What is inventive spelling?
Inventive spelling refers to the approach that young children tend to use for writing words they know how to say, but not necessarily how to spell. It involves using what they know about letters, sounds, and spelling patterns to spell the word as well as they’re able to.
Some examples of inventive spelling could include:
- Difrint (different)
- Fite (fight)
- Shuld (should)
- Sord (sword)
- Zilofone (xylophone)
Inventive spelling is also sometimes known by the alternative names of invented spelling, or phonetic spelling.
Interestingly enough, inventive spelling is often regarded as being markedly more common in English than it is in other languages such as Spanish or German, mostly because English has a far greater proportion of words that are spelled somewhat counter intuitively. Far more Spanish words, for example, are largely spelled phonetically, so once children know all the different sounds in the language, then it becomes a lot easier for them to guess at the spelling.
How important is inventive spelling?
As we’ve touched on above, there’s historically been a fair amount of controversy surrounding the idea of whether it’s an acceptable approach for teachers to encourage in young children. In the words of Doug Lemov, a prominent US academic: practice doesn’t make perfect, practice makes permanent.
It’s easy to see where he’s coming from; bad habits can be hard to reverse, especially when they’re ingrained very early on. (Adults can experience the same when learning a musical instrument for example, or even starting a new job.) But having said that, there now seems to be a general consensus that it’s generally appropriate for children to utilise phonetic spelling in their early years.
Now, for a long time, there was a persistent idea in the world of education that spelling proficiency relied on a process of memorising individual words. Today, we’ve largely moved away from that concept.
Instead, experts generally believe that visual memory is a much more important resource for children when internalising the spelling of words. Visual memory, or the ability to mentally envision what a word should look like, is best developed by studying word patterns, seeing words in context during reading sessions, and practicing them while writing.
And of course, while good spelling is ultimately vital to solid written communication, in the early stages of learning, teachers generally believe that it takes a backseat to grammar, which is arguably even more essential for helping children to effectively articulate themselves, and clearly convey their emotions, intentions and opinions.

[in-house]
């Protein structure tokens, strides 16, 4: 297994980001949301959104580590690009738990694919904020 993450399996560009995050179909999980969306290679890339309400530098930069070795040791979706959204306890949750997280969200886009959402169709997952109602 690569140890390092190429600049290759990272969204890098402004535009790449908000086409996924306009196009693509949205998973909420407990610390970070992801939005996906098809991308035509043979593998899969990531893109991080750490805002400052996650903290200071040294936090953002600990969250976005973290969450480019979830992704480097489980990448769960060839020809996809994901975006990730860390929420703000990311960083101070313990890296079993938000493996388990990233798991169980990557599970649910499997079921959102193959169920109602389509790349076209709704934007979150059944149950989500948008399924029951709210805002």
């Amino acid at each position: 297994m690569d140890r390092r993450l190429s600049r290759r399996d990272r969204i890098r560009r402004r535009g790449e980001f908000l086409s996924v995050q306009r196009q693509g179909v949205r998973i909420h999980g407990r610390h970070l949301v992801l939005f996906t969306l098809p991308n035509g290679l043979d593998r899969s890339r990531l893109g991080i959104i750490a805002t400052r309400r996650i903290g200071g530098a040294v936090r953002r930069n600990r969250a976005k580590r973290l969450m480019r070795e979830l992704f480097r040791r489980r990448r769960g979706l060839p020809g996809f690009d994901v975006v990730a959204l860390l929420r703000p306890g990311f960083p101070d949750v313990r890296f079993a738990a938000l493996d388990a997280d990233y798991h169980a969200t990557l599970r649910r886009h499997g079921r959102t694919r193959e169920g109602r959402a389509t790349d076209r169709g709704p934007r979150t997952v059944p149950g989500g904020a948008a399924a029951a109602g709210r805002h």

According to this perspective, children should be given space to explore their language creatively, even as they learn the mechanical skill of spelling correctly. Inventive spelling helps them to build their own confidence, and gives them the ability to pick up on and later correct their own mistakes. Conversely, stopping them in their tracks to correct their spelling can be demoralising, and may even end up actively posing an obstacle to their progress with the more important aspects of writing like grammar and structure.
Should inventive spelling be discouraged?
Generally, no. While it’s understandable that some adults (parents especially) often have their concerns about the approach, it’s worth bearing in mind that the practice of inventive spelling itself very rarely translates into poor spelling attainment in the long-term. On the contrary, it’s an invaluable learning stage, and arguably essential for children to ultimately become confident and successful in their spelling.
The benefits in a nutshell:
- It allows children to practice written communication long before they’re ready to spell each individual word correctly
- It enables them to express their ideas quickly and smoothly in a first draft, without being impeded by the technicalities of proper spelling
- It gives teachers a useful insight into each child’s individual progress, helping them see which concepts and techniques have been mastered, such as irregular words, and how adding e on the end of certain words can make them sound longer. That can provide some valuable information when forming future lesson plans!
Ultimately, the extent to which you’d encourage it in your classroom is all up to you. We’re not here to make the decision for you - instead, we’re just here to provide excellent range of personalised exercise books, teacher planners and other resources.
With more than 40 years of experience behind us, we’re top of the class when it comes to producing resources and learning solutions for schools, so you can count on us to provide answers in as much or as little detail as you need. Feel free to give us a call on 01254 686 500!